Reports & Researches

The lame start of the academic year in UNRWA schools in Lebanon How can it be corrected?

The lame start of the academic year in UNRWA schools in Lebanon  How can it be corrected?

The lame start of the academic year in UNRWA schools in Lebanon

How can it be corrected?

(Human rights report)

16/10/2020


The lame start of the academic year in UNRWA schools in Lebanon

How can it be corrected?

(Human rights report)

After a closure period that began in March 2019 due to the Corona pandemic, the UNRWA Education Department in Lebanon decided to open the new academic year in early September 2020 with a quick online review for four weeks of curricula and materials that were not completed during the last academic year. Then schools will open their doors to receive students from mid-October 2020 through the implementation of what was agreed upon to be called "blended education" by dividing the school's students into two parts, where part of the students will be in the classroom, with achieving the principle of social distancing, while the other part continues studying online.

The online curriculum review experience has been marred by many flaws and defects, as follows: -

1. The lack of electronic devices for many students that enables them to keep up with what is sent or explained by teachers online.

2. The irregularity of electricity and the weakness of the internet networks in Lebanon in general, and especially in the Palestinian camps, was a factor affecting the failure of this experiment.

3. The difficult economic situation of the Palestinian refugees in Lebanon and the inability of many families to pay the electricity, internet, and generators' subscription bills has prevented their children from following up on lessons explained or sent.

4. The presence of more than one student in the same family and the lack of sufficient electronic devices to enable them to accompany their teachers while explaining lessons.

5. The educational capabilities of many parents are weak to follow up and clarify what lessons are explained from a distance.

6. Not sending enough brochures to all students in schools, which forced many families to photograph it on their own expense in light of the high cost of photography in recent times

As a human rights organization that closely monitors the situation of Palestinian refugees in Lebanon, we ask the following question: Has UNRWA benefited from the mistakes during its previous experience?

The preliminary indicators available so far clearly indicate that UNRWA continues its work in the same manner by adopting a policy of improvisation, trial and error through the following: -

1. Failure to provide schools with books and deficiencies in the necessary supplies.

2. Failure to secure sterilizers and cleaning materials to apply the necessary preventive procedures.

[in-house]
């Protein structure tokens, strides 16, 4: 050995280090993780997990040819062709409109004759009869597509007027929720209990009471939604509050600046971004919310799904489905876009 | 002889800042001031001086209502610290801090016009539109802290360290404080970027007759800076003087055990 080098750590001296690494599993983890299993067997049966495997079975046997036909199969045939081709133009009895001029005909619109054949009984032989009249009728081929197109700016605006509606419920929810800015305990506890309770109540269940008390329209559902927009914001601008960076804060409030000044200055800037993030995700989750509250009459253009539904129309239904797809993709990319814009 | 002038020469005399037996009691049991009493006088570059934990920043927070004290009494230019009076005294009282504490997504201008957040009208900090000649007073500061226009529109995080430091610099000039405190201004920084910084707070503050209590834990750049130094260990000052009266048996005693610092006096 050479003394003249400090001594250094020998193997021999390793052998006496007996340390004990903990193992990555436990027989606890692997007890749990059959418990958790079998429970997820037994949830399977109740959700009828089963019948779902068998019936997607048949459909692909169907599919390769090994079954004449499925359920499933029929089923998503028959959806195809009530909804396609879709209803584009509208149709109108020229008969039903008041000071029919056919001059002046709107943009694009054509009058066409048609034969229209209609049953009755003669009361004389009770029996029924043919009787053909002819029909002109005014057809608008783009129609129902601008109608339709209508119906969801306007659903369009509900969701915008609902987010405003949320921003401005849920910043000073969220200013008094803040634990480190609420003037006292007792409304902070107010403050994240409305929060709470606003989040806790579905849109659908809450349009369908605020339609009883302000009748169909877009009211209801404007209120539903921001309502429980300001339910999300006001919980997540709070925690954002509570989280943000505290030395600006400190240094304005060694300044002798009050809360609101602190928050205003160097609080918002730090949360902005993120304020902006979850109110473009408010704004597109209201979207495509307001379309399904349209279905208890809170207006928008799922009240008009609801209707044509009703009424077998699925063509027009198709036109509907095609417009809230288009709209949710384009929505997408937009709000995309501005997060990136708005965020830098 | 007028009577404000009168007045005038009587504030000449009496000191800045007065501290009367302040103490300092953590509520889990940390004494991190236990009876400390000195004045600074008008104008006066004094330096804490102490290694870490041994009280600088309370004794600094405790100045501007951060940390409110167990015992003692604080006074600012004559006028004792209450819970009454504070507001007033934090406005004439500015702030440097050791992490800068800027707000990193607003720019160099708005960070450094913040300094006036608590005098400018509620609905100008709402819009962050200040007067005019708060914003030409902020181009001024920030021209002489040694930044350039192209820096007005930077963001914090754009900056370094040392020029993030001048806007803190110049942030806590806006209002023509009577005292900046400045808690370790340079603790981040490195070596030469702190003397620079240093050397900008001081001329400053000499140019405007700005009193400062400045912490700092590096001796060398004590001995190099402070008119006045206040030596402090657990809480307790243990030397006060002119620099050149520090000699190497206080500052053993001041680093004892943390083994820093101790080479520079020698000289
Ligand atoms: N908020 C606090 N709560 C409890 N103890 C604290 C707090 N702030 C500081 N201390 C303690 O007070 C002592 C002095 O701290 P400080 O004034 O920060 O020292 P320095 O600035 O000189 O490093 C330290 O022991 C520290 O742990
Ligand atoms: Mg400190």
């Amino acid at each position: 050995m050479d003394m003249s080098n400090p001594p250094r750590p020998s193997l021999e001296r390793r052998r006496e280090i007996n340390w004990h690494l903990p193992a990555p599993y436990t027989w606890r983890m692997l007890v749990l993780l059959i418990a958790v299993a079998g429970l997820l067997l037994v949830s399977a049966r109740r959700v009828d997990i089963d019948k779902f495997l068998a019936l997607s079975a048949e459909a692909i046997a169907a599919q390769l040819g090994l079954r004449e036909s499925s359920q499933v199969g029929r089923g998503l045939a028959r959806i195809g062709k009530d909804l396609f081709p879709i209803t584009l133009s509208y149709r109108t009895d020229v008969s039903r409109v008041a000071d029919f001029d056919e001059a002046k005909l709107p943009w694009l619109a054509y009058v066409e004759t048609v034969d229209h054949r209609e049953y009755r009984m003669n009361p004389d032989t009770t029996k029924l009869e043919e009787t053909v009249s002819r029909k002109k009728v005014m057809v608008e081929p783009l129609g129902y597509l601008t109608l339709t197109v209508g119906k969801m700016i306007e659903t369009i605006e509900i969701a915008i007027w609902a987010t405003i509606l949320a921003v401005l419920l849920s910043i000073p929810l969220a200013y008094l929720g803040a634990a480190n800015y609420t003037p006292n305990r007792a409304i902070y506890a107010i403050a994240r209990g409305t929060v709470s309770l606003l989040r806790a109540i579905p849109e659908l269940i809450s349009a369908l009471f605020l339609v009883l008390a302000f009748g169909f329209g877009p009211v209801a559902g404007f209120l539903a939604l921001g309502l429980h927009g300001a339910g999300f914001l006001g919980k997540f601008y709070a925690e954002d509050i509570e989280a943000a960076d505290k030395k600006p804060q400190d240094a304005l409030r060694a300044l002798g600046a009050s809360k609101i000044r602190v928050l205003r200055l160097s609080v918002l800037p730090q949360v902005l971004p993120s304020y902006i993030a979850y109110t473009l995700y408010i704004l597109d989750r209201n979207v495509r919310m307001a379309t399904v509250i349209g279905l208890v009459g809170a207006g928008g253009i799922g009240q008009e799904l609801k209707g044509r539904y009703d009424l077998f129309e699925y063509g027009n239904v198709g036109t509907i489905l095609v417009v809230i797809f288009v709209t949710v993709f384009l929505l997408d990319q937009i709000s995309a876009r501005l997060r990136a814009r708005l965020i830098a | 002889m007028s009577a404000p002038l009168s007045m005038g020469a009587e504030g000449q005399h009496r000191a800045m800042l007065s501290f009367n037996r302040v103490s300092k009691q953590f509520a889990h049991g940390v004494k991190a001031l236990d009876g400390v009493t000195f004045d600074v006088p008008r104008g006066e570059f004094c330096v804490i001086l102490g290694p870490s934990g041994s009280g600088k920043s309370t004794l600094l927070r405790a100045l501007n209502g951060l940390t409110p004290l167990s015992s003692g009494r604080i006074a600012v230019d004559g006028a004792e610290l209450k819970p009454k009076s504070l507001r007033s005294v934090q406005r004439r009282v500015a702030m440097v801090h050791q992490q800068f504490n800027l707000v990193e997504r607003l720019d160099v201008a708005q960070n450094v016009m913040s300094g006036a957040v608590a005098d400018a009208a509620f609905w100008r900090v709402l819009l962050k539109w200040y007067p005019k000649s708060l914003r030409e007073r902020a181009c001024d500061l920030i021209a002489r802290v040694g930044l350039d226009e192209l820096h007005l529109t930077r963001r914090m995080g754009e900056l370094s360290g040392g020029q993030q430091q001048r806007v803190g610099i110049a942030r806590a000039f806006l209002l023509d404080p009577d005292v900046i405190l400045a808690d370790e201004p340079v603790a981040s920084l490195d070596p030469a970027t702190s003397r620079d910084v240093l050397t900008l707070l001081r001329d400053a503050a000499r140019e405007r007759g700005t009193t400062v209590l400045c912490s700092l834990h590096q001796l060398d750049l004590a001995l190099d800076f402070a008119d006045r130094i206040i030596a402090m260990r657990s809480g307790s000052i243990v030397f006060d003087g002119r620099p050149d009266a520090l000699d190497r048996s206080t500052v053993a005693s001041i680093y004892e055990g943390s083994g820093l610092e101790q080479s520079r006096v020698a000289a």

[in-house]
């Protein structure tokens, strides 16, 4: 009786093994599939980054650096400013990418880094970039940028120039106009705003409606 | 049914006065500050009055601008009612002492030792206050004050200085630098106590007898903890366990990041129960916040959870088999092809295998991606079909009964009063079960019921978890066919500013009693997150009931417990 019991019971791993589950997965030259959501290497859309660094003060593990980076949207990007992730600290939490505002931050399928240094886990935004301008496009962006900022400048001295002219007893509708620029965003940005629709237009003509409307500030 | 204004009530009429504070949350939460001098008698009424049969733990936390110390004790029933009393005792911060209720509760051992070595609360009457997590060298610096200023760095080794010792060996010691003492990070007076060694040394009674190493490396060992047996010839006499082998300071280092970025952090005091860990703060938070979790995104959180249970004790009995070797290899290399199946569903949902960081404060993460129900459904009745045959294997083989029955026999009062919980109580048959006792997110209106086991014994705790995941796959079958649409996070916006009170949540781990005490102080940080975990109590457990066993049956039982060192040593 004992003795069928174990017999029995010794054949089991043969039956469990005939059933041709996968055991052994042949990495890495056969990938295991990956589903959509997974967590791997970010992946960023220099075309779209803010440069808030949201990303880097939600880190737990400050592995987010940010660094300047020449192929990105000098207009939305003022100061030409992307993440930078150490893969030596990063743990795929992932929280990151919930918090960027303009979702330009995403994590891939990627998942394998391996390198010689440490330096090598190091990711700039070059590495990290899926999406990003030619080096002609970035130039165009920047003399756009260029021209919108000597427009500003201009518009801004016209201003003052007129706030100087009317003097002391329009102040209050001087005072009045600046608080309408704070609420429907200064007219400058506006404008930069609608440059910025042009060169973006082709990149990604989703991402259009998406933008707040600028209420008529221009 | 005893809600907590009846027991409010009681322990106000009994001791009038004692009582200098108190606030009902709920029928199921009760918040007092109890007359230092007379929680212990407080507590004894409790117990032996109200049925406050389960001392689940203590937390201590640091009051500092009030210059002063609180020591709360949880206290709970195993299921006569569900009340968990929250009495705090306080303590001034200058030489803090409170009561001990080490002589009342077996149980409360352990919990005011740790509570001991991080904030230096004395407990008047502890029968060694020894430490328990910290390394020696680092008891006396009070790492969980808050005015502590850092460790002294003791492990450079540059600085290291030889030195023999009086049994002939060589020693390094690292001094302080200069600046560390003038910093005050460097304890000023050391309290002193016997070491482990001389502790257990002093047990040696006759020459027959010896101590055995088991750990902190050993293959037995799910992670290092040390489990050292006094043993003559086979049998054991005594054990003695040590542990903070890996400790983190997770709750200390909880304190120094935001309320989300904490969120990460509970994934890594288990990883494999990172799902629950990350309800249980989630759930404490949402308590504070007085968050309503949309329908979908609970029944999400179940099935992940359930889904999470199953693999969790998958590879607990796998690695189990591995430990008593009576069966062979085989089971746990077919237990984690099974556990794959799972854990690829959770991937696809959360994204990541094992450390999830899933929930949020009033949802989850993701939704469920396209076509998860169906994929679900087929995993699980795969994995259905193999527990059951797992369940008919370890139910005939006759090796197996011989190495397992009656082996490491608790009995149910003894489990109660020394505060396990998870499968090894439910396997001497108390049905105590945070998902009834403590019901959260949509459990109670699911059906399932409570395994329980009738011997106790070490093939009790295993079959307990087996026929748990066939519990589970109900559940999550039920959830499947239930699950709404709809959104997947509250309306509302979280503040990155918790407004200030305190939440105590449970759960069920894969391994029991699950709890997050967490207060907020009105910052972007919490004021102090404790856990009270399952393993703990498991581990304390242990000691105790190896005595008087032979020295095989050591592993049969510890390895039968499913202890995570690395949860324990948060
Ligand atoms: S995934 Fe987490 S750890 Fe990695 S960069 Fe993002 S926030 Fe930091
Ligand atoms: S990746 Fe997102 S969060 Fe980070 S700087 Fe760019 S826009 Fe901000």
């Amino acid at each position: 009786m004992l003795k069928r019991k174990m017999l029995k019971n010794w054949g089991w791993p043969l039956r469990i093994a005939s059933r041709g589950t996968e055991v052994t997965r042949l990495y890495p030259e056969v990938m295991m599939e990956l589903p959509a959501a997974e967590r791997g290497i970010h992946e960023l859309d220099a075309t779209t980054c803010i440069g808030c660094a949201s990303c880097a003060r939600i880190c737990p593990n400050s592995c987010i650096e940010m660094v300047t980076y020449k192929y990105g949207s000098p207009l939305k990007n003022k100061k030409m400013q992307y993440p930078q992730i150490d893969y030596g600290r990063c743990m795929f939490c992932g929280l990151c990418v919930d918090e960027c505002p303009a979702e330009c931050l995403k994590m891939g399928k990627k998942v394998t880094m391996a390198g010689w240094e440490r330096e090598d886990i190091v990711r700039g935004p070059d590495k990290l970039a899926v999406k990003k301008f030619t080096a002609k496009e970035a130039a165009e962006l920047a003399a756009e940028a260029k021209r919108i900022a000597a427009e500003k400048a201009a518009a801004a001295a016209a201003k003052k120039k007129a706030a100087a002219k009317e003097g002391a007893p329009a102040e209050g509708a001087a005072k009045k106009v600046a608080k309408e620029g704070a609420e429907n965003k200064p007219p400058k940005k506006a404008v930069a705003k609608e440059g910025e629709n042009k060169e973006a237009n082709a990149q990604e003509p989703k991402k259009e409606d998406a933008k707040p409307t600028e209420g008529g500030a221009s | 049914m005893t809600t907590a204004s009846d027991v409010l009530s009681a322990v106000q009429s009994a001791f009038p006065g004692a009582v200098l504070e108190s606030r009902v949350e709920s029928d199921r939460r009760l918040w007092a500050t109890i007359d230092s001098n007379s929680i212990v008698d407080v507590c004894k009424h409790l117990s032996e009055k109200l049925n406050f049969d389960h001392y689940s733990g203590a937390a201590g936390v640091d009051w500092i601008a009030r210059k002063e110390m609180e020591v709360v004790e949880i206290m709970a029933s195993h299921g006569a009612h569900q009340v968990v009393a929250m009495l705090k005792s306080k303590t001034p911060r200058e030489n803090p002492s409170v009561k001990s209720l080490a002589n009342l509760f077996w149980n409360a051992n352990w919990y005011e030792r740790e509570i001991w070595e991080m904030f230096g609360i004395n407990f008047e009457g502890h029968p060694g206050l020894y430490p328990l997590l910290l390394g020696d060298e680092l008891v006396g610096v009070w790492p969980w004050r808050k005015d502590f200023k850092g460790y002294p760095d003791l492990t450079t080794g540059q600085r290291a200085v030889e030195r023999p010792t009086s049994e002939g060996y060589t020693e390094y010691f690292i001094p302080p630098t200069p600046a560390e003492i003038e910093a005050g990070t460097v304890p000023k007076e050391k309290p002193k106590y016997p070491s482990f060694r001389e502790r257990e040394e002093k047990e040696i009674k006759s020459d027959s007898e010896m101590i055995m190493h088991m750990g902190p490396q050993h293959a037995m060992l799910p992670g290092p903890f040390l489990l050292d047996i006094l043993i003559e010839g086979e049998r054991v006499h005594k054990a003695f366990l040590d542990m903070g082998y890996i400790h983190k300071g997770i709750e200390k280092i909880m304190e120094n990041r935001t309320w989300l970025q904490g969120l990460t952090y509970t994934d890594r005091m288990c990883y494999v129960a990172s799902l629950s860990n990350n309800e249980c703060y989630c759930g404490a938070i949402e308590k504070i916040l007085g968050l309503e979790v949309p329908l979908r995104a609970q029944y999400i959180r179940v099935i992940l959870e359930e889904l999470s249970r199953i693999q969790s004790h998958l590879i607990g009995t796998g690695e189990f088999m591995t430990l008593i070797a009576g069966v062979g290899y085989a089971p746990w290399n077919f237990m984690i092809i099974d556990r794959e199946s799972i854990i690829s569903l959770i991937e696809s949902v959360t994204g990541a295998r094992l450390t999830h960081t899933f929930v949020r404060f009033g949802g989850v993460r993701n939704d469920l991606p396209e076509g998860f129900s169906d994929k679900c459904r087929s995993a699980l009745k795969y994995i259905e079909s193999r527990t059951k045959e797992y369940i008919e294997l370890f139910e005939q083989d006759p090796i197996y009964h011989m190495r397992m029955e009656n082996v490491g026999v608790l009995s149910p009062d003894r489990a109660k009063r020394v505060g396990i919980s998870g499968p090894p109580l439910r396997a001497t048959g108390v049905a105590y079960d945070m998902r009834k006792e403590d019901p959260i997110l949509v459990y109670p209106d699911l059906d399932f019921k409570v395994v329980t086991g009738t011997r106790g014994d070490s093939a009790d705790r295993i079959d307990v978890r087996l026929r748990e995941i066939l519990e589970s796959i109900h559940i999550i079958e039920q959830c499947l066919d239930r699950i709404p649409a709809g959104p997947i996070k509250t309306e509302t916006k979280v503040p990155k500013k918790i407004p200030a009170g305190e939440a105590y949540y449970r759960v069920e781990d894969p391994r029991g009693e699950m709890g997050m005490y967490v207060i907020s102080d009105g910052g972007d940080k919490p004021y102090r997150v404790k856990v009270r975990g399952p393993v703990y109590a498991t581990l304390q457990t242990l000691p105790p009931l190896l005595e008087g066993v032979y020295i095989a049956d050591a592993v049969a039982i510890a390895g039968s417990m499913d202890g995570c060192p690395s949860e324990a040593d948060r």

3. Not providing additional staff and cleaning workers to supervise the cleanliness of the toilets and the rest of the public facilities in the schools.

4. The division of students in classrooms unevenly, especially in large schools, with the intention of getting rid of the daily-workers and more than 25 students may be placed in one classroom, which eliminates the principle of prevention and social distancing.

5. Continuing to implement part of the online learning process without providing the necessary supplies for it, such as I PADS devices or tablets for students or illustrated and sufficient paper notebooks for all students, it will be useless.

Faced with this lame start of the academic year, we in the Palestinian Association for Human Rights (witness) call on UNRWA to: -

1. Establishing an electronic platform through which all lessons and videos that are explained by teachers are uploaded, enabling students to return to it to review missed lessons, with the aim of overcoming electricity and internet problems.

2. The necessity to provide schools and students with missing books, pictorials, and photographic supplies, or replace it with electronic devices (PADS) or tablets.

3. The necessity to provide schools with adequate quantities of sterilizers, detergents and medical masks in order to preserve the health of teachers and students alike.

4. The necessity to apply the principle of social distancing in classrooms and in school playgrounds.

5. Hiring adequate cleaning workers to supervise the cleaning and sterilization of school facilities.

6. The need to strictly enforce the procedures for requiring all students and teachers to wear masks, and to abide by the directives of UNRWA, the Ministry of Health and the World Health Organization.

Beirut, 16/10/2020

Palestinian Association for Human Rights (witness)